Whole30” or a general Paleo diet.) We can’t argue the fact that it’s cheaper to eat a McDonald’s value meal than to craft your own healthy healthy dish by hand… but then again, diabetes medication is pretty expensive too. We’re not here to argue for all of the reasons you should eat better. If you’re reading our site, you already know that, and are trying to do something about it. We’re also not going to get on one of our favorite soapboxes, called, “You just spent $5 on a latte, and that’s not even food.” Ultimately, it all comes down to making healthy eating a top financial priority, but there are plenty of ways you can make your current food budget work a little harder.
Whole9′s Guide to the Gro-StoFor those of you who are on a budget (all of us), and trying to eat better (all of you reading), let’s talk about some really specific strategies for making your healthy eating dollar stretch just a bit further. No, we’re not just going to say, “Buy on sale, buy in bulk!” We’re about to walk you through our specific grocery store strategy – what we do, step by step, every time we hit the Whole Foods, Liberty Heights market or our local downtown Farmer’s Market. Because while we make food our top financial priority, right behind rent and electricity… we aren’t made of money either, and need to make our Paleo pennies work as hard as possible. One caveat, however. If you are truly committed to eating as healthy as possible, you may have to sacrifice some of your selfish food desires. I may want grapes in March, but at $8 a pound (and coming all the way from Chile), I just can’t afford them. The same goes for any of your food choices – we’re going to encourage you to buy for quality first and foremost, even if you have to compromise on taste and preference.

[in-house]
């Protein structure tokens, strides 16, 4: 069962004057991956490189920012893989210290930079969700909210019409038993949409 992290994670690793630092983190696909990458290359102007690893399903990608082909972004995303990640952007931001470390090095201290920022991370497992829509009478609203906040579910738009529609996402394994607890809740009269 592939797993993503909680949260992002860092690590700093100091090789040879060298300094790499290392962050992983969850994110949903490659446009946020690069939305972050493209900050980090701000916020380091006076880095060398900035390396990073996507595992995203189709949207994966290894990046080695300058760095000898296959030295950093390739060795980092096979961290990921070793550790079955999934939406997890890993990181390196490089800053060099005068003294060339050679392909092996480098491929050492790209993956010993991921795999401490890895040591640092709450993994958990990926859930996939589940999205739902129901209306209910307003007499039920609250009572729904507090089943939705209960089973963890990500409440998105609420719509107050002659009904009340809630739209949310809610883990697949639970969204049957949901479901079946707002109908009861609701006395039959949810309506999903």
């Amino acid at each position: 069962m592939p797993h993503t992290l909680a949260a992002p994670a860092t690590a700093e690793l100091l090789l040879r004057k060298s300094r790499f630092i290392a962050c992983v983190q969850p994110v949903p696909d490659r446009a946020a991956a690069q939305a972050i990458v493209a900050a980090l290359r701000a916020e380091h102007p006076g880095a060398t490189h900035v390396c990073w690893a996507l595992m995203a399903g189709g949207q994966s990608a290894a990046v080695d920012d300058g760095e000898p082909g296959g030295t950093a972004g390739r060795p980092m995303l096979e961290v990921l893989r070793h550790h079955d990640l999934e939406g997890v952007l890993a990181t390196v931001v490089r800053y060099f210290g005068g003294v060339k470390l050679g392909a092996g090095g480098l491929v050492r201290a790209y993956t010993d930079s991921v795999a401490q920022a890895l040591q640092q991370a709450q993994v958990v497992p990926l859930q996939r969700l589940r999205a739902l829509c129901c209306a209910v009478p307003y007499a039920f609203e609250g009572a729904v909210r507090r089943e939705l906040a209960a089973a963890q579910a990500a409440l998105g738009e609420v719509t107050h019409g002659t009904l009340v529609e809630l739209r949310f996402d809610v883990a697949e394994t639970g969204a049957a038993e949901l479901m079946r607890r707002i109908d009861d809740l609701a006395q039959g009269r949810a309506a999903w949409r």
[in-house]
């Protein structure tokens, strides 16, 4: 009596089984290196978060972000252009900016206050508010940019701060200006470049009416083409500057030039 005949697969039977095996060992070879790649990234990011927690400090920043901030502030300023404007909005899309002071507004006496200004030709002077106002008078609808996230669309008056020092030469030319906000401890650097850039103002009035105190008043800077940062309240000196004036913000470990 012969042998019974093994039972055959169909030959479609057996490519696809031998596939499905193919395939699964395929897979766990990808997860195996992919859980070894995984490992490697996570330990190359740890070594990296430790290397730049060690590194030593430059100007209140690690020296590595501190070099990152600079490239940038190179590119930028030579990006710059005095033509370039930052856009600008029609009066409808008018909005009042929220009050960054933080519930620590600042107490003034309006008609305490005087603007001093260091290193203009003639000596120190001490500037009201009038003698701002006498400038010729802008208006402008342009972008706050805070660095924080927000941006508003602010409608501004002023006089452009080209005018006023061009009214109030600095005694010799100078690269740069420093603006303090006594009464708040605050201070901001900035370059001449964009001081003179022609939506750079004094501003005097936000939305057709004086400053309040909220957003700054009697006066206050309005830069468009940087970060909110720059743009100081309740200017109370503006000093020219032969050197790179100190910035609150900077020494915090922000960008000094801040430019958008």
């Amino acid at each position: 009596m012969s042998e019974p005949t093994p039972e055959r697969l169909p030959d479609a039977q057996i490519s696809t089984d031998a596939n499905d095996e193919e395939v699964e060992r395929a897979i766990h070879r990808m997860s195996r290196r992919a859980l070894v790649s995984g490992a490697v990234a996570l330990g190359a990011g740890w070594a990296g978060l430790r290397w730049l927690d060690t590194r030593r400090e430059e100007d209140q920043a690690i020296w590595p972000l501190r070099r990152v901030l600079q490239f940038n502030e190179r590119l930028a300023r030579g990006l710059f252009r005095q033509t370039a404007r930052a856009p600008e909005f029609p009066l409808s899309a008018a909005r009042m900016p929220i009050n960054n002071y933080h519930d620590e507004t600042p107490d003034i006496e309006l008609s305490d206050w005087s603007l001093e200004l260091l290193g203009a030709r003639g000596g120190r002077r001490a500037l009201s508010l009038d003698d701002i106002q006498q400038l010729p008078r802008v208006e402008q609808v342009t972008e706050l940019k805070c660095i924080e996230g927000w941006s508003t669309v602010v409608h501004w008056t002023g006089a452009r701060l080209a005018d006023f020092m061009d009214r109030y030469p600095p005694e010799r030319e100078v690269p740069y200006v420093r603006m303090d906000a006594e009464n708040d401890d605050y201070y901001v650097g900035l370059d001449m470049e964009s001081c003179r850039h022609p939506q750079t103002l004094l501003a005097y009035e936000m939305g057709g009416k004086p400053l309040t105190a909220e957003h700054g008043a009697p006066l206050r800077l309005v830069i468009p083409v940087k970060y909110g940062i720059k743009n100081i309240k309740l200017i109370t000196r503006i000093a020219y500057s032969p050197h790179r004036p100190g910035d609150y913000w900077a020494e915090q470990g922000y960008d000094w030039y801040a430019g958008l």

Stop One: Meat, Fish and EggsThe first thing we do – and where the majority of your food budget should be spent – is on high quality animal protein sources, so head straight to the meat section (and check our still-evolving Conscientious Omnivore series for tips on buying high quality protein). Dollar for dollar, your health-money works hardest when you buy grass-fed or pastured and organic meat as often as possible. If there’s no grass-fed ground beef, but you’ve got grass-fed lamb available, buy it and find a recipe later. If there’s plenty of pastured chicken but no beef or pork, plan on eating chicken all week. If there’s nothing fresh in your local food market, ask for frozen – often, that’s where you’ll find the largest supply of high quality, locally farmed meat. And if you’ve got a few extra bucks this week, buy more and freeze it for later.
If you simply can’t afford “best choice” meat, then follow this strategy. First, stick to meat from ruminants (beef, lamb, elk, bison/buffalo, goat or venison), as they tend to have access to their natural diets for at least a portion of their lives, and have a better omega-6 to omega-3 ratio than either chicken or pork. Second, buy the leanest cuts available, and trim or drain all visible fat before eating. Our main concern with lower quality meat comes from the unhealthy things (antibiotics, hormones, environmental toxins and pro-inflammatory omega-6 fatty acids) that “live” in the fat content. Omit most of the fat and you mitigate some of those concerns. Third, consume chicken only without the skin, for the same reason. And finally, avoid ALL pork products, as commercially raised pork has the worst N6:N3 ratio of any animal protein source. (And yes, that means no bacon. Since when is bacon health food, anyway?)